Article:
Sanctions and the EU

Content image - Phnom Penh Post
Rice seller near Phnom Penh Railway Station. Hong Menea

Has the EU just shot itself in the foot? The EU has been threatening to sanction Cambodia, for not conducting its elections as it was told to do, by withdrawing tariff exemptions under the Everything But Arms agreement.

But then, on January 16, the European Commission announced it was going to start imposing tariffs on Cambodian rice.

The reason? Nothing to do with elections, sanctions, arms or the like. No – it was only to protect European rice “producers” (in reality, probably not the producers but the big agribusinesses that exploit the real producers).

The move was in response to “a significant increase” of Cambodian (and Myanmar) rice imports into Europe. One might have thought that the aim of tariff exemptions was to allow an increase of imports of the relevant commodity. Clearly, such a view is naive.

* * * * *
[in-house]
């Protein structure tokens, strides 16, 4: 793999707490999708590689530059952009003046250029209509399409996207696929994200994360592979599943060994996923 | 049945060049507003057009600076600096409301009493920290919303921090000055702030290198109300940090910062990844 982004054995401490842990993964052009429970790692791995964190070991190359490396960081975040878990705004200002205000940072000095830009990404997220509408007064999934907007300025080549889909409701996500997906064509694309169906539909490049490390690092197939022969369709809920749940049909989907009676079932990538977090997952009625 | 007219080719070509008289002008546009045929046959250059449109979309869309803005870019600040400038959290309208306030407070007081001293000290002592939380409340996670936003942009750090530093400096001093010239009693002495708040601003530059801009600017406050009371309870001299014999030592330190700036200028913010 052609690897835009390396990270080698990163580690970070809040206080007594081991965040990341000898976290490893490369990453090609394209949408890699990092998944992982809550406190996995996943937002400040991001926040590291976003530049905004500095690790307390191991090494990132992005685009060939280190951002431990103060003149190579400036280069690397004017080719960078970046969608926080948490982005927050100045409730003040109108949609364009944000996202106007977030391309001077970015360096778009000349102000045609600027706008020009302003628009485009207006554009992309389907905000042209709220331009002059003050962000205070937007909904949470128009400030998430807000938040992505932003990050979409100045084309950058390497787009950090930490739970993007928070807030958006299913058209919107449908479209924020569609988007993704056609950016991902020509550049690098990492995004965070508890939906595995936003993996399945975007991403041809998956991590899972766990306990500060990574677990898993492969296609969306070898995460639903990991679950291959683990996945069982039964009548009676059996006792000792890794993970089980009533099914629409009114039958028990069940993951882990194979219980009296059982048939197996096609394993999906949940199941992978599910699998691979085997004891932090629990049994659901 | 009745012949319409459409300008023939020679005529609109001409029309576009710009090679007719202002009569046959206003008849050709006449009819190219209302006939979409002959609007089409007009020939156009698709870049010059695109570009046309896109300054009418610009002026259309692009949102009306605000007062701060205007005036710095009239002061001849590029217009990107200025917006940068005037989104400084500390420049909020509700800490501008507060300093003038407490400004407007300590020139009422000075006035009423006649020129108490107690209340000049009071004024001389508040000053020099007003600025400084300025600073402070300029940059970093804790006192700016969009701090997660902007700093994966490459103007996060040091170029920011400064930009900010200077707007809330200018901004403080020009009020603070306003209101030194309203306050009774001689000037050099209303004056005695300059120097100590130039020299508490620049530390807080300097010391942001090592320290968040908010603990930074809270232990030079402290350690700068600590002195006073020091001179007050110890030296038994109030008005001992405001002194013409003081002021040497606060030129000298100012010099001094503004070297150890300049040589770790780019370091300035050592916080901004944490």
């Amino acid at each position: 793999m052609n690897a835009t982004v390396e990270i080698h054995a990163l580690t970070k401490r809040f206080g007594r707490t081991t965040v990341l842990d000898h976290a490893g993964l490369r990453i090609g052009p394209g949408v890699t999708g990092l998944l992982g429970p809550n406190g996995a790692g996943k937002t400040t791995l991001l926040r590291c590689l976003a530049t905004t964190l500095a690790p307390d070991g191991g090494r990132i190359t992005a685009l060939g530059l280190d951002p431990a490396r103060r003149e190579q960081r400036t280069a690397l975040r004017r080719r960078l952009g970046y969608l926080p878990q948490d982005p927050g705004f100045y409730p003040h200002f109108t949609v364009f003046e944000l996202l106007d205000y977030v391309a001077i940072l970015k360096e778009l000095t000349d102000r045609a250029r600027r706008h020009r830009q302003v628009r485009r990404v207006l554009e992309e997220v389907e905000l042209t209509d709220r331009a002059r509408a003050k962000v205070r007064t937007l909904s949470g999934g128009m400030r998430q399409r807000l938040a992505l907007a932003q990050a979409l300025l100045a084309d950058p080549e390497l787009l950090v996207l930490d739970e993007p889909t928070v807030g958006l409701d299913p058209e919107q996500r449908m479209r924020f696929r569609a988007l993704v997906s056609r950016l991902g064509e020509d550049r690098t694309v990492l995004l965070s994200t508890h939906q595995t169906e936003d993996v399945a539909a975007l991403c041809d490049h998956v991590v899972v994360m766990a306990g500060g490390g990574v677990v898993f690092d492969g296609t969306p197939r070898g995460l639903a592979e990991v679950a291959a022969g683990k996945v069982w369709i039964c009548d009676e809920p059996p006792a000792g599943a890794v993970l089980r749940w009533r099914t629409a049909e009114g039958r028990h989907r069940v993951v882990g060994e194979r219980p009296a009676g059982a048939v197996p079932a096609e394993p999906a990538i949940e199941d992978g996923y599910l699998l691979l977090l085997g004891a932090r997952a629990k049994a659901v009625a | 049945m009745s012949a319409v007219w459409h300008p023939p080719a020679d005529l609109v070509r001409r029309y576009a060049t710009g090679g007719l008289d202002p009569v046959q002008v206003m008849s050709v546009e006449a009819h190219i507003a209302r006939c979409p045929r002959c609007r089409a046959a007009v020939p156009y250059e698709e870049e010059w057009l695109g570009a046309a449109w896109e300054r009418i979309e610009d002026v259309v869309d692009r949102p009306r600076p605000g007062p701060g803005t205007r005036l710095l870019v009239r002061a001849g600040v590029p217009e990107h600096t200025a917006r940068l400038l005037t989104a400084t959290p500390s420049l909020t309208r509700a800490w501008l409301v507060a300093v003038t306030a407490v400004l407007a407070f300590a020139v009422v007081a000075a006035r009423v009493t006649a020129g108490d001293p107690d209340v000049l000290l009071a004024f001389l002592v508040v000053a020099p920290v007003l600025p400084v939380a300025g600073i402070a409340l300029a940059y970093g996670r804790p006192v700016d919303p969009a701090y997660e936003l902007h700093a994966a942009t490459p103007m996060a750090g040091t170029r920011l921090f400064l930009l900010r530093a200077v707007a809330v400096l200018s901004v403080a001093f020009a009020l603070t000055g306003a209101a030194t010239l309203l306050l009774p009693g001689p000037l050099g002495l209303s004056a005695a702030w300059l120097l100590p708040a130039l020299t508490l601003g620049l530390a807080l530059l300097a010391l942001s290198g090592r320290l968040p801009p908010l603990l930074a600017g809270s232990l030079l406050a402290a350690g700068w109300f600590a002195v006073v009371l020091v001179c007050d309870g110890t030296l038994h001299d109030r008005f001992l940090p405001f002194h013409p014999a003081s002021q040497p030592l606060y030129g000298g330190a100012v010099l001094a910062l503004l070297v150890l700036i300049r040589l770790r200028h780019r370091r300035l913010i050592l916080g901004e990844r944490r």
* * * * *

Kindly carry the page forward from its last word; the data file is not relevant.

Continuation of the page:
The real aim is to portray the EU as magnanimously trying to help less developed countries – on the condition that doing so not impinge on the interests of anyone in Europe who matters. Your products can be tariff-free unless an EU competitor complains.

The European Commission statement says that the new import tax will be gradually reduced over three years. That will happen unless the EC changes its mind. For example, if the tax hasn’t sufficiently reduced Cambodian and Myanmar imports by then, it could be extended, or even increased, just as arbitrarily as the way in which it has just been imposed. Western “aid” tends to be like that.

So the message from the EU is this: Don’t do as you’re told and you’ll lose our “assistance”. Or do as you’re told and you’ll still lose our “assistance” when we feel like it.

It rather reduces the effectiveness of the sanctions threat, doesn’t it?

Allen Myers,
Phnom Penh

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The views expressed above are solely the author’s and do not reflect any positions taken by The Phnom Penh Post.